October in British History

October 5, 1813 The death of Tecumseh

In response to continuing conflict on the frontier and his ongoing struggle to create a secure independent homeland for a confederation of native groups, the great Shawnee chief, Tecumseh, threw in his lot with the British when the United States declared war and invaded Canada. Given the rank of brigadier general, he and his troops fought under (the unfortunately incompetent) Major General Henry Proctor as part of the Army of Upper Canada. Proctor, forced to retreat from Detroit, was soundly defeated at the Battle of the Thames on October 5, 1813. Tecumseh died that day and his body was taken away and hidden. William Henry (later President) Harrison, who feared Tecumseh could actually succeed in his efforts to unite native peoples against American expansion, described him as “one of those uncommon geniuses.” His death was a tragedy for First Nations.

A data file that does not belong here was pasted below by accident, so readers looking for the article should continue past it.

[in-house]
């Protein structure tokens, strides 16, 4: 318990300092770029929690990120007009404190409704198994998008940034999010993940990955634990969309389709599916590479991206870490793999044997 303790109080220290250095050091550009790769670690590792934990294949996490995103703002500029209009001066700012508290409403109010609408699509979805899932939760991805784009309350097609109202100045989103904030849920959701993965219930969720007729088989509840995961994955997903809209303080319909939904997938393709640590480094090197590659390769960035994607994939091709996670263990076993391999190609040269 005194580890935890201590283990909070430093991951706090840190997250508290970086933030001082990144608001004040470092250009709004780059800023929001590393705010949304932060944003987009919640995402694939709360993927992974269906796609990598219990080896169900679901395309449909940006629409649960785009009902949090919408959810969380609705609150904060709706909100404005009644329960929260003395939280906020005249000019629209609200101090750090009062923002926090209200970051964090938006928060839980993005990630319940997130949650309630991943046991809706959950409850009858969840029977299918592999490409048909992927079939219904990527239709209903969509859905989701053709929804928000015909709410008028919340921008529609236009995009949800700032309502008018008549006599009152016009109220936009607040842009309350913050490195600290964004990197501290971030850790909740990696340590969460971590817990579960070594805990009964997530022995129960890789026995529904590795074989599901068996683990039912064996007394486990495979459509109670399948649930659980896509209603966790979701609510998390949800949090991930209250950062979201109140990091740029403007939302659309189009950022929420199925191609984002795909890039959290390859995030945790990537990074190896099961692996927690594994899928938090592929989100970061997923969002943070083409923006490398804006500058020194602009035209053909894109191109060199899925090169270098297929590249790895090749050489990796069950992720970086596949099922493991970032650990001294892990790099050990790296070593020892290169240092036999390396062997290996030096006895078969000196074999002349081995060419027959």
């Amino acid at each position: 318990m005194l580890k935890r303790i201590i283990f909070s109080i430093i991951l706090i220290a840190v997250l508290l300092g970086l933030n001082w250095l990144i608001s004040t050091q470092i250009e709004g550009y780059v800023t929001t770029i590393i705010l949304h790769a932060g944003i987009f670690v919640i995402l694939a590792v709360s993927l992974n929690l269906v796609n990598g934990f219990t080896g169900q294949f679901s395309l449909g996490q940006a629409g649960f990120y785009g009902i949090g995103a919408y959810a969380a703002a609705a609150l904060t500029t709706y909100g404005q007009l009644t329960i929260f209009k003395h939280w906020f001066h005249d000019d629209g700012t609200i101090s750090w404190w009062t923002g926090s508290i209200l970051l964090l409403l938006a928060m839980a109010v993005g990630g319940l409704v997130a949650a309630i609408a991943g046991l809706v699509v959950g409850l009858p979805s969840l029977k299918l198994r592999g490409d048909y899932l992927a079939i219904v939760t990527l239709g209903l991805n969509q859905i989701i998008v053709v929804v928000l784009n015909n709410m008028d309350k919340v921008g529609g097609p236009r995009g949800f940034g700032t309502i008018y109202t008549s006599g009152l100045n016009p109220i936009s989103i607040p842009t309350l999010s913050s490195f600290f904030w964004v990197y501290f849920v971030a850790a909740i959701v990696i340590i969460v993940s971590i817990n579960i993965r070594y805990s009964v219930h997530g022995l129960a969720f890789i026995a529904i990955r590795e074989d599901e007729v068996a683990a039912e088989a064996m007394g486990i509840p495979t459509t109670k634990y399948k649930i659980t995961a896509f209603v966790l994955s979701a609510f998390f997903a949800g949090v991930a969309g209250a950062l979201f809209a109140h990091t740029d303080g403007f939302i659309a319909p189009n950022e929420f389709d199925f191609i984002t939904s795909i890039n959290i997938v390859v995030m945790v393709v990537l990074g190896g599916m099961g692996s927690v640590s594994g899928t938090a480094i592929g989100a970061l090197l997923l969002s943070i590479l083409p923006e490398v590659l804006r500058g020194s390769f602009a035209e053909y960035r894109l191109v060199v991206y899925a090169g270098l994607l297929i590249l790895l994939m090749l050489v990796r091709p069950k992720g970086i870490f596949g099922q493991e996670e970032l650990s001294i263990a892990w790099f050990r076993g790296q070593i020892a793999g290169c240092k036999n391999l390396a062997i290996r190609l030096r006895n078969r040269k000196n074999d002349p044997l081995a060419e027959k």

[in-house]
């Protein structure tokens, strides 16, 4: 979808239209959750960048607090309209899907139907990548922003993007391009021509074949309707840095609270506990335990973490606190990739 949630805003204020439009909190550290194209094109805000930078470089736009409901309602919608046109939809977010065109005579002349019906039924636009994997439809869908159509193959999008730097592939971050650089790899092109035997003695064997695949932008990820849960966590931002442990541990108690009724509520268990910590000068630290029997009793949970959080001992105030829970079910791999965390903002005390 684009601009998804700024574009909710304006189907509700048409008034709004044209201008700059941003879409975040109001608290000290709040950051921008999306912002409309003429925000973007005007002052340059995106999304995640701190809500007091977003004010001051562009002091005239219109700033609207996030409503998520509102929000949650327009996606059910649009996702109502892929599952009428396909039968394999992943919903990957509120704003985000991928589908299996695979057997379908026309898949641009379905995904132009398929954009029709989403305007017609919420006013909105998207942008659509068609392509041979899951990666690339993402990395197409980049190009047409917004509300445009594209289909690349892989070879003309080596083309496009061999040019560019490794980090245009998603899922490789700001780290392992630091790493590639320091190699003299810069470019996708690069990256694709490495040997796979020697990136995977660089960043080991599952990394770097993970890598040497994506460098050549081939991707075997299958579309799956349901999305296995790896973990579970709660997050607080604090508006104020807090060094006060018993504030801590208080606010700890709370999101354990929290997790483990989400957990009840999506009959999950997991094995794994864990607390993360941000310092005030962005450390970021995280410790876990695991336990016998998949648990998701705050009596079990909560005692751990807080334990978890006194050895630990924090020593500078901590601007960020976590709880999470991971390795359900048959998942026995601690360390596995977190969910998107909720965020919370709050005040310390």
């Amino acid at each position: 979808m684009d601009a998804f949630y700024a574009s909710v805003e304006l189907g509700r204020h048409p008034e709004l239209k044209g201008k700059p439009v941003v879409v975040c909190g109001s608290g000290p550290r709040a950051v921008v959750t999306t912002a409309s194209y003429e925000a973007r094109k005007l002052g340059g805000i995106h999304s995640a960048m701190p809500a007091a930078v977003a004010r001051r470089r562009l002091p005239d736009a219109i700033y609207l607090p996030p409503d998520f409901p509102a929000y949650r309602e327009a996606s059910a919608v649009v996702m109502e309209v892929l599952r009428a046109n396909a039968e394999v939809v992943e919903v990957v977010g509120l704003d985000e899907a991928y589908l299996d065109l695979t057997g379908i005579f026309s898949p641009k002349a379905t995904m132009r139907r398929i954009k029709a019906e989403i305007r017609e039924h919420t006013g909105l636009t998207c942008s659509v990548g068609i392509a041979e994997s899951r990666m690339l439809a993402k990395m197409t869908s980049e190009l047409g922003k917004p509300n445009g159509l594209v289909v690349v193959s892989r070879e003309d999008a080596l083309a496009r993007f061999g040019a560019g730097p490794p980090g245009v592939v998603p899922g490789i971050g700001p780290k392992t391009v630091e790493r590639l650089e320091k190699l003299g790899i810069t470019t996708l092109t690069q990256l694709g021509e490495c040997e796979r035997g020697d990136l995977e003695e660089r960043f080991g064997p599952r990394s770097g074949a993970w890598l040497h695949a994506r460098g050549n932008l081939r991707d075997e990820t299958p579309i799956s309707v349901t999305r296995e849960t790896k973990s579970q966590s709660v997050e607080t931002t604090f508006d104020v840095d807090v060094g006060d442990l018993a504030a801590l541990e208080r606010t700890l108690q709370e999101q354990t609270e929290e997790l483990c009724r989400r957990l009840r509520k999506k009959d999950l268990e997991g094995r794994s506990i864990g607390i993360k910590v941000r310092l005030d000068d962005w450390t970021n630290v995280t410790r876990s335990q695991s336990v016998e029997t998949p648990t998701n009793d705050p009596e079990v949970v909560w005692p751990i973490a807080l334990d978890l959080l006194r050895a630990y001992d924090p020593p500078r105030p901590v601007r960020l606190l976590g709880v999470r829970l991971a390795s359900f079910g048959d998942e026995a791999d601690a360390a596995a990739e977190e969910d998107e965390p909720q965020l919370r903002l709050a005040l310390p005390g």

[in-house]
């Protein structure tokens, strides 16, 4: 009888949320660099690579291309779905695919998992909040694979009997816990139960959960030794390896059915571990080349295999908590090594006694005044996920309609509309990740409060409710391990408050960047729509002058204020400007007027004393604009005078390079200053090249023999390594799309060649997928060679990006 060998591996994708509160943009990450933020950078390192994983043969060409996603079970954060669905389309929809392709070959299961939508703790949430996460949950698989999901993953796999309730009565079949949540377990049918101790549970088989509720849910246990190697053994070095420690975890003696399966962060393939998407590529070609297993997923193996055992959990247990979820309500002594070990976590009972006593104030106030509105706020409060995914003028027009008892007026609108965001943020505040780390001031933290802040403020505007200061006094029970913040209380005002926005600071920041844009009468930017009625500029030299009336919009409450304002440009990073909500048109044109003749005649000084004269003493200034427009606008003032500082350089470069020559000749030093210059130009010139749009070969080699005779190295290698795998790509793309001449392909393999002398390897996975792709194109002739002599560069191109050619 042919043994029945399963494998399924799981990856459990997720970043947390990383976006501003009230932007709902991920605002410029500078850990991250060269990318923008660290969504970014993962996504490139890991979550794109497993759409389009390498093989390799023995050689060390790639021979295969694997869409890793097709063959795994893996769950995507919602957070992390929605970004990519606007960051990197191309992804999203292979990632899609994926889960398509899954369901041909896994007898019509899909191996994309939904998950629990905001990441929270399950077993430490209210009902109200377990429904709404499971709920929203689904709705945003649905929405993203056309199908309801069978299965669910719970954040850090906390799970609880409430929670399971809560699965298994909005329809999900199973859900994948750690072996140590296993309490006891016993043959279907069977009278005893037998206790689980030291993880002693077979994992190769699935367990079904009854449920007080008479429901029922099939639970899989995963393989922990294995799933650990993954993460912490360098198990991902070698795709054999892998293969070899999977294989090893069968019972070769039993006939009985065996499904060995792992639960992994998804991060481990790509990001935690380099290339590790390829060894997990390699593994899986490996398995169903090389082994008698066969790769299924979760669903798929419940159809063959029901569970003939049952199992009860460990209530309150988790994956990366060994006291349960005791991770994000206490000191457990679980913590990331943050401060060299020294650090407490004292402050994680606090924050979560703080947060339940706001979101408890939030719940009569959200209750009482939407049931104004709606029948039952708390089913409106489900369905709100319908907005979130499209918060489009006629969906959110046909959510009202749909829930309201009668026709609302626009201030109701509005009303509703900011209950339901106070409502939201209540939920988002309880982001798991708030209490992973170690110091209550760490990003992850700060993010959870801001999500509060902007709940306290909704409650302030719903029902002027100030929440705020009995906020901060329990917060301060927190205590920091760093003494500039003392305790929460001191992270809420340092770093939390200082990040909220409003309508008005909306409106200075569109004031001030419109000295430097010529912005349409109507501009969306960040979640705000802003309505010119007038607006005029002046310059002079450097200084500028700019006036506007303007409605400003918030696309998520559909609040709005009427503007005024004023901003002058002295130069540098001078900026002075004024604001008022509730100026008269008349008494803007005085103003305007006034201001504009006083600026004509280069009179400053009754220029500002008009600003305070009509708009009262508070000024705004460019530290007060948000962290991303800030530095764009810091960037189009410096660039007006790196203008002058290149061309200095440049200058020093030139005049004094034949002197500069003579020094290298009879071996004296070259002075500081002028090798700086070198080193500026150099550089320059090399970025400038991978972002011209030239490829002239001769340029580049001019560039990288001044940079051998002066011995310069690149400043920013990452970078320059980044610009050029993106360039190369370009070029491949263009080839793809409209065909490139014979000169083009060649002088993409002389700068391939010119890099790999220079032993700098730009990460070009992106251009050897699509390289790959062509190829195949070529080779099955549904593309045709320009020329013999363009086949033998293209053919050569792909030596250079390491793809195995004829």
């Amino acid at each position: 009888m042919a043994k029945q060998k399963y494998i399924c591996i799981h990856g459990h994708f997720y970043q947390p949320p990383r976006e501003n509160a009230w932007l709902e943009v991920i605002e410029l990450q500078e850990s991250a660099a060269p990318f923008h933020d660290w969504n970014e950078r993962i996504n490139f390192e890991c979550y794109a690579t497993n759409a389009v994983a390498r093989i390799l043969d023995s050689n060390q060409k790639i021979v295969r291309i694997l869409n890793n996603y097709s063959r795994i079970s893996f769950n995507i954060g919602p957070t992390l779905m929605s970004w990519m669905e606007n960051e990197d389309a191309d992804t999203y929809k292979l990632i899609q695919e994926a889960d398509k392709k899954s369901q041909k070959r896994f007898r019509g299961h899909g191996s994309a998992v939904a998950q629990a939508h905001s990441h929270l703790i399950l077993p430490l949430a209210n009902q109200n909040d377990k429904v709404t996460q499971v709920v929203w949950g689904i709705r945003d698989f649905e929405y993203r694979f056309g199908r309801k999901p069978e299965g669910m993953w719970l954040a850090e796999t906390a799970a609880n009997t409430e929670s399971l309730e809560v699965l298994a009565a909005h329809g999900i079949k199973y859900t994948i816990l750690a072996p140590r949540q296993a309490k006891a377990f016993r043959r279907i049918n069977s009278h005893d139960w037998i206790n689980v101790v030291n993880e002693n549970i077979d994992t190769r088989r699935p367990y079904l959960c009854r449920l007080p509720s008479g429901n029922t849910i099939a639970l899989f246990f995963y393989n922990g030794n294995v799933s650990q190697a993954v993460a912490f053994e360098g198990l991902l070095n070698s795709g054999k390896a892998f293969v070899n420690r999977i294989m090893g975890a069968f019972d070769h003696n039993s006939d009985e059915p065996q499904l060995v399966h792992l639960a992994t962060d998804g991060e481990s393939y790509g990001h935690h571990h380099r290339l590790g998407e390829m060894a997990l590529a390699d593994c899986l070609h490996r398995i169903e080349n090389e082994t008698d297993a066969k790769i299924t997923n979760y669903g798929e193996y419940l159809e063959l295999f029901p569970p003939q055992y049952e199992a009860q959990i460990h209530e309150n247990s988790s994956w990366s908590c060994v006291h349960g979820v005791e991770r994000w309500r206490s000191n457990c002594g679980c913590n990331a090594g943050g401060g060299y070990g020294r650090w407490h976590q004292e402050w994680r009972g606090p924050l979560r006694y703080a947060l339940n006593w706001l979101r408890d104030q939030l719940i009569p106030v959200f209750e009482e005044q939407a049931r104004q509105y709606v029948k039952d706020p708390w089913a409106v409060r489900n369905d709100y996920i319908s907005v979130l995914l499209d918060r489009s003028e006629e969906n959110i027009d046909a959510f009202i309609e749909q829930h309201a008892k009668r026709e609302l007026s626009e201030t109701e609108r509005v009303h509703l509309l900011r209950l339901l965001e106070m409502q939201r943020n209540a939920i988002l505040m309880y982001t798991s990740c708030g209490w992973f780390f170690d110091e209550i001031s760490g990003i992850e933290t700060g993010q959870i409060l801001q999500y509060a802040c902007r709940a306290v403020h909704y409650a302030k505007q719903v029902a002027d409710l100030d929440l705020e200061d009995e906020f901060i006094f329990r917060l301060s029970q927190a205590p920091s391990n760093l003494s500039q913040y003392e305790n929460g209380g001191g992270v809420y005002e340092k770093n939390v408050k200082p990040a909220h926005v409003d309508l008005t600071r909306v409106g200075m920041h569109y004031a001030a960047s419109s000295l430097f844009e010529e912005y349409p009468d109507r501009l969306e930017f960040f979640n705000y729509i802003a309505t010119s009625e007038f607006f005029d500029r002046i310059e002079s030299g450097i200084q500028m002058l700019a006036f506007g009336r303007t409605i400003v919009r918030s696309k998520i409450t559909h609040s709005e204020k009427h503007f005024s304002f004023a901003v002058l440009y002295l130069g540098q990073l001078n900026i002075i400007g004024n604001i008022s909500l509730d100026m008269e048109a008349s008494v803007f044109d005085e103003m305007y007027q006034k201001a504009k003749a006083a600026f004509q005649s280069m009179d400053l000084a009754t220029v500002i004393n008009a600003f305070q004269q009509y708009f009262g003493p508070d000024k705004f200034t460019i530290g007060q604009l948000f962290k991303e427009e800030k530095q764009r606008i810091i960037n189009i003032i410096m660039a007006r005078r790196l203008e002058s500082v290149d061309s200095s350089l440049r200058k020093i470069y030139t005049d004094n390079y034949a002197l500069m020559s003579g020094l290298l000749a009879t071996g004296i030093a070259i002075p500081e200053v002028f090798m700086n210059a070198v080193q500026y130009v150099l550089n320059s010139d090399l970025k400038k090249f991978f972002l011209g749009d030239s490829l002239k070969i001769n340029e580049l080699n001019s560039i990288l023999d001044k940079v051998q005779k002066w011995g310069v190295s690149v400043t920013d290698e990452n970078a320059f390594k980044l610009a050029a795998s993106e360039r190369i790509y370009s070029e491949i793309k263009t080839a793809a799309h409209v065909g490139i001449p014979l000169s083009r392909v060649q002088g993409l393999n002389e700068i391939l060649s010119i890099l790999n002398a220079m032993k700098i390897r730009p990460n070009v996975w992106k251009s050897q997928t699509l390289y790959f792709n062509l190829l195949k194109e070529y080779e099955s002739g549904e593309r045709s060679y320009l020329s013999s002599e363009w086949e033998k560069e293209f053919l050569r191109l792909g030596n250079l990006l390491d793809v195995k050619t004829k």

The Death of Tecumseh, frieze in the rotunda of the U.S. Capitol, public domain

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